Ron made the Flyers the following season, but he still lacked defensive awareness and was too one dimensional offensively. This made coach Pat Quinn reluctant to use him, so he ended up playing 3 or 4 shifts a game, yet he would still score a goal. Flockhart was making it tough for Quinn to ignore him.
By December 1981 the Flyers called up Ray Allison from the minors and placed him on a line with Flockhart and the quiet superstar Brian Propp. Flockhart blossomed for the rest of the season, and finished with an impressive 33 goals and 72 points in his rookie season.
"He's a streak scorer" surmised Bob McCammon. "When he's really going he is as dangerous as anybody in the League. With experience and consistency, he could turn into a superstar."
However the Flyers patience wore thin on Flocky Hockey. He posted similar numbers in 1982-83 - 29 goals and 60 points - but showed no improvement in other aspects of his game. Though he landed 241 shots on net, he probably had another 241 go off the glass. Often he took unnecessary risks which burned his own team. Teams can live with that if you are a superstar, but more and more Ron looked like he wasn't going to develop into that in the near future.
After going scoreless in 8 games in 1983-84, the Flyers moved Flocky Hockey to their state rivals in Pittsburgh. It was a big trade of prospects also featuring Andy Brickley, Mark Taylor and a 1st and 3rd round pick in exchange for Rich Sutter (a 1st round pick in 1983) and 2nd and 3rd round picks.
Timing was not good for Ron in this case. He scored 27 goals and 18 assists but continued to struggle defensively. The team was even worse defensively as they finished dead last in the entire league. The only good thing about that was that the Pens would get first overall selection in the 1984 entry draft - which meant the Pens would land Mario Lemieux.
Flockhart survived an off season house cleaning in Pittsburgh, but was traded once again after he went goalless in 12 games to start the 1984-85 season. He ended up in Montreal, though his lack of defensive play didn't fit in there either.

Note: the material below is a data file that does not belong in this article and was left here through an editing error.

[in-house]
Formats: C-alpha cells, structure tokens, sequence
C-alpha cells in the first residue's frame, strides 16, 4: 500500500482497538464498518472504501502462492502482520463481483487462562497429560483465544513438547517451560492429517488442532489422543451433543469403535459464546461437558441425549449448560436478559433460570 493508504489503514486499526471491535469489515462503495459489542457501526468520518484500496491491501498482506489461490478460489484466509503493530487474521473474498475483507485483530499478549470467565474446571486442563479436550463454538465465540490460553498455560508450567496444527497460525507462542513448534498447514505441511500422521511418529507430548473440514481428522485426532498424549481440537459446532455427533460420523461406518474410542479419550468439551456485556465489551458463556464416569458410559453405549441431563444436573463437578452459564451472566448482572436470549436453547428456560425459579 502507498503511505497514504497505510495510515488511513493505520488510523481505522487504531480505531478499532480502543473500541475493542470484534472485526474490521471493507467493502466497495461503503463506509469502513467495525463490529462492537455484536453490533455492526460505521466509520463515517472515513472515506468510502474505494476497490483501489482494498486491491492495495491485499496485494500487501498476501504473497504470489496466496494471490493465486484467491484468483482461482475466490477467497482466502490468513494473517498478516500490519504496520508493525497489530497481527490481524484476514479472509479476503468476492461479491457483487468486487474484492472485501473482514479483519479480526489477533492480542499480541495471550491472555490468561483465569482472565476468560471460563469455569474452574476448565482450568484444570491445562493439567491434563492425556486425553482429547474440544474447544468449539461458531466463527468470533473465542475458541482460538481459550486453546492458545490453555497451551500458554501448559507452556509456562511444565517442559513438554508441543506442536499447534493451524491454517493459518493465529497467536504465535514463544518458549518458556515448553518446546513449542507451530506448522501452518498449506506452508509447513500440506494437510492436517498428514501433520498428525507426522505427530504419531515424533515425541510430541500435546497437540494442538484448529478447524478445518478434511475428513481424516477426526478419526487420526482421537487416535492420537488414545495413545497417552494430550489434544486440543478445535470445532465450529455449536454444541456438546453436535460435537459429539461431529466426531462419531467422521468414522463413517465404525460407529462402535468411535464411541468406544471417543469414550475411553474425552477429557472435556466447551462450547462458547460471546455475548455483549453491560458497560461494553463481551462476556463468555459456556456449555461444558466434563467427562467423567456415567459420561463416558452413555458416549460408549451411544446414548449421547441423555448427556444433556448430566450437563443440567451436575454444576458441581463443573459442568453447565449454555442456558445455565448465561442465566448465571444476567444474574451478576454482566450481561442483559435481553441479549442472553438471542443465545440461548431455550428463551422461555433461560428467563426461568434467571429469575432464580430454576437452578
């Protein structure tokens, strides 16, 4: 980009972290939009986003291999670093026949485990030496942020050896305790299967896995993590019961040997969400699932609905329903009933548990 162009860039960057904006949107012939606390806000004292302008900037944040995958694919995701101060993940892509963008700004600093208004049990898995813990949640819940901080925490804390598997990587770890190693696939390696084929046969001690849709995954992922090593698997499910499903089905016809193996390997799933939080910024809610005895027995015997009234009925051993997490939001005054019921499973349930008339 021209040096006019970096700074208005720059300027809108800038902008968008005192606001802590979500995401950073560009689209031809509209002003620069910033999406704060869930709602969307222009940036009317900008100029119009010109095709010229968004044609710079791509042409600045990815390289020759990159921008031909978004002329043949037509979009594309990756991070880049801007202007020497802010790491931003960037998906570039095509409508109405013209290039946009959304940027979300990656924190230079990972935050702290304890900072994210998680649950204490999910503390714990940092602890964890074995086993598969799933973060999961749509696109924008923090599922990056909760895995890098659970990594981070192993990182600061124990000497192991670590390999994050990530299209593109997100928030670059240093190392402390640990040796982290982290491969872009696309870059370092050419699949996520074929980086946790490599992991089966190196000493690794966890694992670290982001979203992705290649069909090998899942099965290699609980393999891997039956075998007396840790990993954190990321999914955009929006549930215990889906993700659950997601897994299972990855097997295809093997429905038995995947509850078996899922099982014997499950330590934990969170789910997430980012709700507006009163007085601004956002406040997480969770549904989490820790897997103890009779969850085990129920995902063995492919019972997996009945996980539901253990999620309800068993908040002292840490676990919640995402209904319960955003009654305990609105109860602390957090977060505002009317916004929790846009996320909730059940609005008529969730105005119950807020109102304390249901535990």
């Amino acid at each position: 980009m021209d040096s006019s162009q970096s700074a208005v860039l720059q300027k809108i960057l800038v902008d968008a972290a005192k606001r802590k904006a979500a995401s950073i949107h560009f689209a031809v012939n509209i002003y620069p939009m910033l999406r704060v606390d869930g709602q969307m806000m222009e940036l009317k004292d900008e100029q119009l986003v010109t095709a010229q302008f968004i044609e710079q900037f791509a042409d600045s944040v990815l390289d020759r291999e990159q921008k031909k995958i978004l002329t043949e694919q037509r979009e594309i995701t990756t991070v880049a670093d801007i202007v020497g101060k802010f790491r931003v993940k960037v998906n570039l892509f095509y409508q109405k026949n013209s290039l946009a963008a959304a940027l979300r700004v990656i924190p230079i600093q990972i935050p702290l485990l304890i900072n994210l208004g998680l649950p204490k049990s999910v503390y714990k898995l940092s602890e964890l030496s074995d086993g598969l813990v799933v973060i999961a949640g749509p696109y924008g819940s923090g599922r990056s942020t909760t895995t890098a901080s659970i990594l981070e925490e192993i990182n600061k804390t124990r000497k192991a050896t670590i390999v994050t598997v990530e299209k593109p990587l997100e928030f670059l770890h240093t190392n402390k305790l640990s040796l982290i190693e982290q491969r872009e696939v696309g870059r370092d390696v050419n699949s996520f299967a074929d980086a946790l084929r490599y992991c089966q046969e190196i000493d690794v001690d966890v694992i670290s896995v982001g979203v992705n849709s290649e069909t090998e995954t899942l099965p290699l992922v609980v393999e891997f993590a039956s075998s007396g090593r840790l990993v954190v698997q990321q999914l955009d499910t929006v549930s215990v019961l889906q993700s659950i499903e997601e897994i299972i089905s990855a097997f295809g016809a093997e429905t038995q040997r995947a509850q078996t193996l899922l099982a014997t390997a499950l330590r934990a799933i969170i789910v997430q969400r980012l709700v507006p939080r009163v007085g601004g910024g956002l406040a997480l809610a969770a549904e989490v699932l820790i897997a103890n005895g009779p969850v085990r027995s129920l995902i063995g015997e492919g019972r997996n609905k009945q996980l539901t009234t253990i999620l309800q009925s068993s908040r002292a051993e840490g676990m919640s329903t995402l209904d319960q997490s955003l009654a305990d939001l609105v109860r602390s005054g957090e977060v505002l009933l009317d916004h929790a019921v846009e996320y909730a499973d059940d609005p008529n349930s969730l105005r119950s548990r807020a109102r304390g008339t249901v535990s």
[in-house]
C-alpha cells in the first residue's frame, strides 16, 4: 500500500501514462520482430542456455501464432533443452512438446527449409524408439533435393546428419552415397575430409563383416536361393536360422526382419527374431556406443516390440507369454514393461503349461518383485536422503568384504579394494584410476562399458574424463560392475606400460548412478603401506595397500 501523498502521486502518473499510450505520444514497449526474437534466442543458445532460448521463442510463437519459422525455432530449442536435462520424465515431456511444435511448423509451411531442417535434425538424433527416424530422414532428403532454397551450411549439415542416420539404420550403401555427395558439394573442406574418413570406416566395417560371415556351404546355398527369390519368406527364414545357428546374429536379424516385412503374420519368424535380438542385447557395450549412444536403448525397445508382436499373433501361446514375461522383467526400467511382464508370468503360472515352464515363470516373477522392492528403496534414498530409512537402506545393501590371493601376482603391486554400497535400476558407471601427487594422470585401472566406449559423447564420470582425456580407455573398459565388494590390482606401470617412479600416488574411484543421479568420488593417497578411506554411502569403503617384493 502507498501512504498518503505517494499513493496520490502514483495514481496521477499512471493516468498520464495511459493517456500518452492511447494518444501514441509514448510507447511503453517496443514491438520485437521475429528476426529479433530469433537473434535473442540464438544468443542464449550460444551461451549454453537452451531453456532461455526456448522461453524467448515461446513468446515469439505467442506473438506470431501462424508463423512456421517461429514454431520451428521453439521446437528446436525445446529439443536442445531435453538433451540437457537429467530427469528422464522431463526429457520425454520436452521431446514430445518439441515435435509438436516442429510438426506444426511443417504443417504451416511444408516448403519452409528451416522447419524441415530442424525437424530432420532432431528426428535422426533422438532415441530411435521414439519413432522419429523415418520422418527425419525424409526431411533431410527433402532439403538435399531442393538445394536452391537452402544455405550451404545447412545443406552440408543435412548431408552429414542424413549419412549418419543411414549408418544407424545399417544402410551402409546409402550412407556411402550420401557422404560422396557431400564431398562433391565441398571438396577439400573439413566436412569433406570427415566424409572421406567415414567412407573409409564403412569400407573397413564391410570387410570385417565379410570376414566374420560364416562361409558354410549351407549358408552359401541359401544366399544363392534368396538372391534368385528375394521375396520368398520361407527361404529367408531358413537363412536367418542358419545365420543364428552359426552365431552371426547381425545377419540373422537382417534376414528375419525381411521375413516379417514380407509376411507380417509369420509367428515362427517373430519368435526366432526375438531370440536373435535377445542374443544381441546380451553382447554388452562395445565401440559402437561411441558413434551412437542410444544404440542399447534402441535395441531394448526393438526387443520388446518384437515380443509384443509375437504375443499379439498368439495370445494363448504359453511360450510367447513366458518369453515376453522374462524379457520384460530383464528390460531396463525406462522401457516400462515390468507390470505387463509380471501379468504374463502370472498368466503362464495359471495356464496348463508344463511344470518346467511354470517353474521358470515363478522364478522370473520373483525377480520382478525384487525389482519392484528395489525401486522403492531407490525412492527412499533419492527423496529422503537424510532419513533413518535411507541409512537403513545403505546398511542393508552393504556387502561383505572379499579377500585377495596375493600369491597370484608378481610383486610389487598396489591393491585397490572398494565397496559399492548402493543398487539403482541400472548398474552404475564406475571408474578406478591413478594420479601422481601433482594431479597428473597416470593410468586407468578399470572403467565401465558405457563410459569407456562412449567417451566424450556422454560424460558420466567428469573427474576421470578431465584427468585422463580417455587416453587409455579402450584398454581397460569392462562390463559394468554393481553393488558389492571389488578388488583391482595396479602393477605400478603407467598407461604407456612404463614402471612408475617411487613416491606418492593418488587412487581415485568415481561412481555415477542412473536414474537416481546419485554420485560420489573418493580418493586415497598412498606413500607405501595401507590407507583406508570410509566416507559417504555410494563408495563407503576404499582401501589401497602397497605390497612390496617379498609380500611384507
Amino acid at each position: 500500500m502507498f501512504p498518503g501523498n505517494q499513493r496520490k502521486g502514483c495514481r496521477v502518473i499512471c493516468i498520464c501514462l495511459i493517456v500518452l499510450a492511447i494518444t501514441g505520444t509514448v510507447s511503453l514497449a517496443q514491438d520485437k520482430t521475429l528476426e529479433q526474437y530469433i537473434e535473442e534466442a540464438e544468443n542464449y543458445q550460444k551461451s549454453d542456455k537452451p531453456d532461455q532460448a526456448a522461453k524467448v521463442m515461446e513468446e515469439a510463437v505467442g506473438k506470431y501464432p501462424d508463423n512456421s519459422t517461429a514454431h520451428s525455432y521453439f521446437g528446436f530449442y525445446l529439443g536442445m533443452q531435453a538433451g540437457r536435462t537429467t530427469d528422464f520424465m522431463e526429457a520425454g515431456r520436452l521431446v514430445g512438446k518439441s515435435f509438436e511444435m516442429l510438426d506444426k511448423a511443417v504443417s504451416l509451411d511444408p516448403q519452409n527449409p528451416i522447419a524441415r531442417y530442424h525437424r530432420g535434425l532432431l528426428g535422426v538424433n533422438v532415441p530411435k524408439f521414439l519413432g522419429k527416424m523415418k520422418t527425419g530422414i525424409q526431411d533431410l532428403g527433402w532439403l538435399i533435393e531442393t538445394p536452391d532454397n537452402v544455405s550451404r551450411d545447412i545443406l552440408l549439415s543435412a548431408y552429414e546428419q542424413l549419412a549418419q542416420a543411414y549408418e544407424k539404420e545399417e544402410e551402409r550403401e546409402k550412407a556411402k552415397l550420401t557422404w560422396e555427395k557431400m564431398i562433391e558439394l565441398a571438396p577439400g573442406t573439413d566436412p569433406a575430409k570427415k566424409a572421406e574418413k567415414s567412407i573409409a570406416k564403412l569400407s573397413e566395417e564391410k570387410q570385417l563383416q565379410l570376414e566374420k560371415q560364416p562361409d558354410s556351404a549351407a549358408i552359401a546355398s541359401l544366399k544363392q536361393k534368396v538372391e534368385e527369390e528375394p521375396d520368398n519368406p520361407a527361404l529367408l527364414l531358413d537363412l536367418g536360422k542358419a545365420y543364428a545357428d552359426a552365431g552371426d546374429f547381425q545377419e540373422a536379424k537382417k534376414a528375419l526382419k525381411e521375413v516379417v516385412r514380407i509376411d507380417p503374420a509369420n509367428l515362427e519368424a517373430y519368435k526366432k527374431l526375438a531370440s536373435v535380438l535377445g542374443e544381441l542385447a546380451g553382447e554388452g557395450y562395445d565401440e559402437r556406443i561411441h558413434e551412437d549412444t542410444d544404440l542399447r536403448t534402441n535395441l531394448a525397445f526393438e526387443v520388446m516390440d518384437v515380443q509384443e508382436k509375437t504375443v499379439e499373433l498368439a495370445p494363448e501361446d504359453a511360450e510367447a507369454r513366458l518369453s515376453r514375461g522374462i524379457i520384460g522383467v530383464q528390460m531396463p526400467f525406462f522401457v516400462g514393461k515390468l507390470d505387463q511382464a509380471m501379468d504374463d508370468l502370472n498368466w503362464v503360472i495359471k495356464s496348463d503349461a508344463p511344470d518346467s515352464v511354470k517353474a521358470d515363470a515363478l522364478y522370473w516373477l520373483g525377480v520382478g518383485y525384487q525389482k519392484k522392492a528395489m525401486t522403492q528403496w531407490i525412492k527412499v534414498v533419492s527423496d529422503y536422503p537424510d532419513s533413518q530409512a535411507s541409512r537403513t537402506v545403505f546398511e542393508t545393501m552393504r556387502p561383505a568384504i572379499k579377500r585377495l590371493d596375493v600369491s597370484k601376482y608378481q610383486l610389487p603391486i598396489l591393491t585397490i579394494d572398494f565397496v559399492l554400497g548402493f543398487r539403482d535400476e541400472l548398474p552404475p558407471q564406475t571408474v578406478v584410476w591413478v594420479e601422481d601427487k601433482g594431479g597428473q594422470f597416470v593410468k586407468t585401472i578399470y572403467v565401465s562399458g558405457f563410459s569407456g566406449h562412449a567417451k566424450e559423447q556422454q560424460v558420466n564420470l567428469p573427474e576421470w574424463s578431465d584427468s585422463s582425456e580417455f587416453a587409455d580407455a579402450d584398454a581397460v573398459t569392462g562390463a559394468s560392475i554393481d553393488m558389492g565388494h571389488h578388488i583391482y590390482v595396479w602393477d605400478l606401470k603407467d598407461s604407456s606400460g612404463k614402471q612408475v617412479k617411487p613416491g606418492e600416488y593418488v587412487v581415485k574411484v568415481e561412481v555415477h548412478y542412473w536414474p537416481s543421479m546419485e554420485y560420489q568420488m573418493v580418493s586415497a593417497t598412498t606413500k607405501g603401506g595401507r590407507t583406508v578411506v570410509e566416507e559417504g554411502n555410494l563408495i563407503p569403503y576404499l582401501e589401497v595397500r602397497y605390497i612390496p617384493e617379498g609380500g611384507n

In 1985-86 he was traded to St. Louis in exchange for Perry Gancher. He continued to disappoint there too, however. Despite his immense skill he was very ineffective. He shied away from all physical contact and remained poor defensively. A total enigma, Ron was accused by his teammates of being a "helicopter" - because he never used his wings.
Ron eventually wore out his welcome and was released. He landed in Italy before ending the season with Boston. However the Bruins didn't renew his temporary contract at the end of the year.
Flockhart returned to Italy and rounded out his hockey career playing "Flocky Hockey" in the Italian leagues. He would later coach in Europe, as well as hold "Flocky Hockey" schools around the world.
Flocky Hockey should have become a bigger hit than he was. Ron was a tremendous skater and he handled the puck really well. Ron would put some nifty moves on defensemen with his combination of speed and puck skills, but he would have been better served had he learned to change his speed. Opposing players caught on pretty quickly that he was almost always going a full throttle. With his acceleration and puck skills perhaps he could have found great success if he had geared down more often and then stepped on it at just the right time. His lack of a physical game and his reputation as a poor back checker also contributed to teams not giving the Flocky Hockey phenomenon a full chance.